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Saturday, July 27, 2013

PRECIS OF "write some numb's, bitch!" SCREENPLAY

 PRECIS

Note that the Introduction to "Write Some Numb's, Bitch!" has been published at:

http://www.workliterarymagazine.com/submission/michael-roloff-6302014/



For ACT I]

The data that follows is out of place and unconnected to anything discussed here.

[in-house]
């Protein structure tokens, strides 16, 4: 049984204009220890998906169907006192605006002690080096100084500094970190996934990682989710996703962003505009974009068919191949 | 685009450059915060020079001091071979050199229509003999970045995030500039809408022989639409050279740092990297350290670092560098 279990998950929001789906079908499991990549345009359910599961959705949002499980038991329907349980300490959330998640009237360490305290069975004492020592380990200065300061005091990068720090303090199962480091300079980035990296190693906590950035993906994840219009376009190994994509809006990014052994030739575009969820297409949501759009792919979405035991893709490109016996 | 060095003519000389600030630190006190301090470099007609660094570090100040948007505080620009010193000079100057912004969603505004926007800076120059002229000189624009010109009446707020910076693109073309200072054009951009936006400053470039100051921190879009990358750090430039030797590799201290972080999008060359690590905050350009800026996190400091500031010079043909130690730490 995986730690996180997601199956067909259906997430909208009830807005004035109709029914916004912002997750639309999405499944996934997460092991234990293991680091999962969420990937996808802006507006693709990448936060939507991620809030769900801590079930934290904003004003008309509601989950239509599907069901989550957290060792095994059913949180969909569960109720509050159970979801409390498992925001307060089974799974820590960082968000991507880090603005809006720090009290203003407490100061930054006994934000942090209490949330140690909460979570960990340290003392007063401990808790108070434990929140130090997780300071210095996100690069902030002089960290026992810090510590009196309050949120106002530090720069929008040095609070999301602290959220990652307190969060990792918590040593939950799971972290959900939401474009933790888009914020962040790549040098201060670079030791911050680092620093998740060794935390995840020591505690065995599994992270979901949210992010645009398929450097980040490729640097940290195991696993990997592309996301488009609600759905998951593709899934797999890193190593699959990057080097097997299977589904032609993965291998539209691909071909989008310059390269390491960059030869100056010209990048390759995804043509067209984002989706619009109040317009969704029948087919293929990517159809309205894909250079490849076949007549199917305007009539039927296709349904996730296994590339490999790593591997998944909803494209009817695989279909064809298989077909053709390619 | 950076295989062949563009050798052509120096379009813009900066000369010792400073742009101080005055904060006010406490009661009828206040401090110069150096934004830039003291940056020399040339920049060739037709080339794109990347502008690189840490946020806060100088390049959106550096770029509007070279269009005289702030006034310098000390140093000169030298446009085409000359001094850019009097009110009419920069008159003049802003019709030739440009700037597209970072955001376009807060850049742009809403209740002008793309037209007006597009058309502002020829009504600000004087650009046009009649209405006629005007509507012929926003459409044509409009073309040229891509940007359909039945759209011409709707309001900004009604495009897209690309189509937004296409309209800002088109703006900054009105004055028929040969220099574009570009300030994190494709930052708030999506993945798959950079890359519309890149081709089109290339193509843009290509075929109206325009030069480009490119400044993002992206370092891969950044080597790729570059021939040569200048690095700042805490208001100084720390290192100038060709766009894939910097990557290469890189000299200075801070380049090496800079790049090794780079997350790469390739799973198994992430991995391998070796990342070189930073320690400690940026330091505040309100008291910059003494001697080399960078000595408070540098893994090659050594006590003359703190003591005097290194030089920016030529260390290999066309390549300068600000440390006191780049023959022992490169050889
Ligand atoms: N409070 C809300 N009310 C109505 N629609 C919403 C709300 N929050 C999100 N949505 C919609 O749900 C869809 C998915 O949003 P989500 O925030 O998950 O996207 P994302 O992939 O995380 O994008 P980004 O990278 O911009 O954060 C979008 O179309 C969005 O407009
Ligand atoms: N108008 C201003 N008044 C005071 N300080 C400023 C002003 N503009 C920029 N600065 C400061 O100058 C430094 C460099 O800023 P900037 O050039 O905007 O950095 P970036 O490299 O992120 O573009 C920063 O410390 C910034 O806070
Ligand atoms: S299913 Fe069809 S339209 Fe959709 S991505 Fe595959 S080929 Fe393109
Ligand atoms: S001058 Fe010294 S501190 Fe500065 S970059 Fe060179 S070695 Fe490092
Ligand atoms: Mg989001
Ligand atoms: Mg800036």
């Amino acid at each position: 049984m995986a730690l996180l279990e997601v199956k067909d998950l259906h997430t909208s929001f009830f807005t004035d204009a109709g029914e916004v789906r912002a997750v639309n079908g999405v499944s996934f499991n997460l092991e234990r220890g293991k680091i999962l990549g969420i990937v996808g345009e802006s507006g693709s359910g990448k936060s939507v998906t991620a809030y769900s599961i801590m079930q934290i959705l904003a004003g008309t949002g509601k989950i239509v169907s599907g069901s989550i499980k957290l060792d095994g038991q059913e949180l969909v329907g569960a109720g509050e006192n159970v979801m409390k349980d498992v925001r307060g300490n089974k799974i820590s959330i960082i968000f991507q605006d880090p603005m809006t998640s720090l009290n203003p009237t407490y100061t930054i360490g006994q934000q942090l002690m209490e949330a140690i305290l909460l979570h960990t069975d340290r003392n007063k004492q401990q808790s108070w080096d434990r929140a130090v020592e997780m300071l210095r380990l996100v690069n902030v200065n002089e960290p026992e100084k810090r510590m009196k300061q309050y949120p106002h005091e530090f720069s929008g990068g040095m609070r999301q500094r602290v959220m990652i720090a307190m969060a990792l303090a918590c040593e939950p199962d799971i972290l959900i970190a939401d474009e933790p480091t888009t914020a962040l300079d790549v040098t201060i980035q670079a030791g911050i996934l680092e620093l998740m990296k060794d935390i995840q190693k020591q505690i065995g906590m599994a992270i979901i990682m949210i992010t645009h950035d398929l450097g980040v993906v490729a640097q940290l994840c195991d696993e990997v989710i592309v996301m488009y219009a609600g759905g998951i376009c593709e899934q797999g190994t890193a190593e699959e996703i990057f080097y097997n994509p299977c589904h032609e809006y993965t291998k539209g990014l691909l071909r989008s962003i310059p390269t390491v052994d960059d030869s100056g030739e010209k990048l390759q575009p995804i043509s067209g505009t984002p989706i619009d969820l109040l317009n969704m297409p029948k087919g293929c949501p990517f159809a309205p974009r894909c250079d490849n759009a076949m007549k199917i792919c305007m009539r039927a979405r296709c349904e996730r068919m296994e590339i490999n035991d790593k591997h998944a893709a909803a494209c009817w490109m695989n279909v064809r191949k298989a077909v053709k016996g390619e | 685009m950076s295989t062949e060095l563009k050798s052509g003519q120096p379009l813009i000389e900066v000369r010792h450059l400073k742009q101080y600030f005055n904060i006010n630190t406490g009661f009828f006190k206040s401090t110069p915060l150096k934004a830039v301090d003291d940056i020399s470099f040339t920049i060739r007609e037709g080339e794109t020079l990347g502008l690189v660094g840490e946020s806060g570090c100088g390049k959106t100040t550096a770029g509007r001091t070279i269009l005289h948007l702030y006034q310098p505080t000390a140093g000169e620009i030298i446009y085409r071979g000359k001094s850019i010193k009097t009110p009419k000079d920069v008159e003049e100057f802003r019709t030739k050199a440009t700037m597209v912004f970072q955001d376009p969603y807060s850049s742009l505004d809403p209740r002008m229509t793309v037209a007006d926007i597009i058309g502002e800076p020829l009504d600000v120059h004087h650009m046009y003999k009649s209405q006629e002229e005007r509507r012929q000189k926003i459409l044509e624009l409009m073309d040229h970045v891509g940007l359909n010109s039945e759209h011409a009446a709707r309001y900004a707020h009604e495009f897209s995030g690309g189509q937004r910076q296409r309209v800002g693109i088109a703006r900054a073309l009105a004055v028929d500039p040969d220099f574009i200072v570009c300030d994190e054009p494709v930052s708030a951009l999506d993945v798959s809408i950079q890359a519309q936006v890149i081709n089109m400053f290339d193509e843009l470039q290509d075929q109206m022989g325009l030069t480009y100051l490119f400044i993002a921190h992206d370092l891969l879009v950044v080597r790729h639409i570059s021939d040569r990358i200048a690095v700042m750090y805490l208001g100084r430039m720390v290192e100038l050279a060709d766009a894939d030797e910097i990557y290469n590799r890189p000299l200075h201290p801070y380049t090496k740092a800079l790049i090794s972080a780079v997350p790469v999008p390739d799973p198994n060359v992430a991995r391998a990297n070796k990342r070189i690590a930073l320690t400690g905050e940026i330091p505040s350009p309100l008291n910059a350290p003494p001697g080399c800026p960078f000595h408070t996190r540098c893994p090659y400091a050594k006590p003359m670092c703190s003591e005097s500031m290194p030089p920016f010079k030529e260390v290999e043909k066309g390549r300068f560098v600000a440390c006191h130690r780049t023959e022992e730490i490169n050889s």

It is early on a Friday morning, on a June day in Seattle, still foggy, though the fog will burn off a half dozen or so telemarketers – most of whom know each others, some not yet - are assembling outside the offices of The City of Troy’s Police Guild Circus Tele Marketing offices to get to work. The “picker” [see terminology], a lanky Romanian, is there already, sprawled asleep in a beat-up Isuzu. So is Cal the Trudger a sixty something once laborer, as “the writer” appears to take in the scene. Cal and the writer commiserate with each other; when “Rocky”, the hideous thalidomide dwarf, drives up in his van. Rocky maneuvers his near paraplegic being out of his vehicle and instantly asks for a light from “The Writer” and then boast of how much money he has made that week, twice that of his usual take at the preceding job where “The Writer” and he also worked together, and they have a mutual reverie of what that office was like in all its vastness, and of its night room with three dozen telemarketers on line and the susurrus of the music of voices begging for a sale. Rocky goes over to Ilju, rousts him and discusses the order in which Rocky wants the picking to get done as The Writer’s friend Mike the Bogbeast drives up in another beat-up Isuzu, this one a teensy pickup. The Writer expresses surprise at the Bogbeast being so early, Bogbeast says he wants to make sure his “picks” are set properly, Rocky comes up and goes through his boasting act “how’d you do this week, I made $ 1500” – they too worked at the same firm, Cain + Able; however, Bogbeast already worked at the City of Troy when this new promoter in town did the Nile Shriners, he has more experience with Troy and all the promoters and deals in the entire city, yet he is an ex-flower-child, perhaps he has reasons other than picking to be early; after all, Rocky sets the picks and is best at that for the “day pros”. Next to show up is Richard the Trader, a suave Westerner, in a five year old immaculate Coupe de Ville, which he backs in, brand new in kind donation tires and all, to open the trunk to display the goodies he has bought to give away to kids, he is a circus drifter and has drifted up with the City of Troy up the coast with the Circus for which the City of Troy is the marketer. Rocky does his usual thing, the writer spots some pogo sticks in the trunk and makes believe he is a child, hopping up and down on one of them. Zeno, Hector Troy’s 28 year old side kick, a speed addict, shows up in his car, with the other circus drifter, Pork Pie Hat, a magpie, and joins in the pogo sticking. Sergeant Casey, the Police Guild Circus chairman, drives up in his cruiser, German shepherd K-9 Beethoven in back, and inquires what’s keeping Hector Troy who seems to be running late. The Writer approaches the car and intones the Chuck Berry tune, “Roll Over Beethoven;” Beethoven in the backseat does so, and everyone laughs, but laughs in such a way that it is clear that this act is a routine. Casey leaves saying he will be back, as Georgette, a 300 pound woman who used to impersonate a nymphet on a Playboy re-subscription deal, appears, for her first day at City of Troy,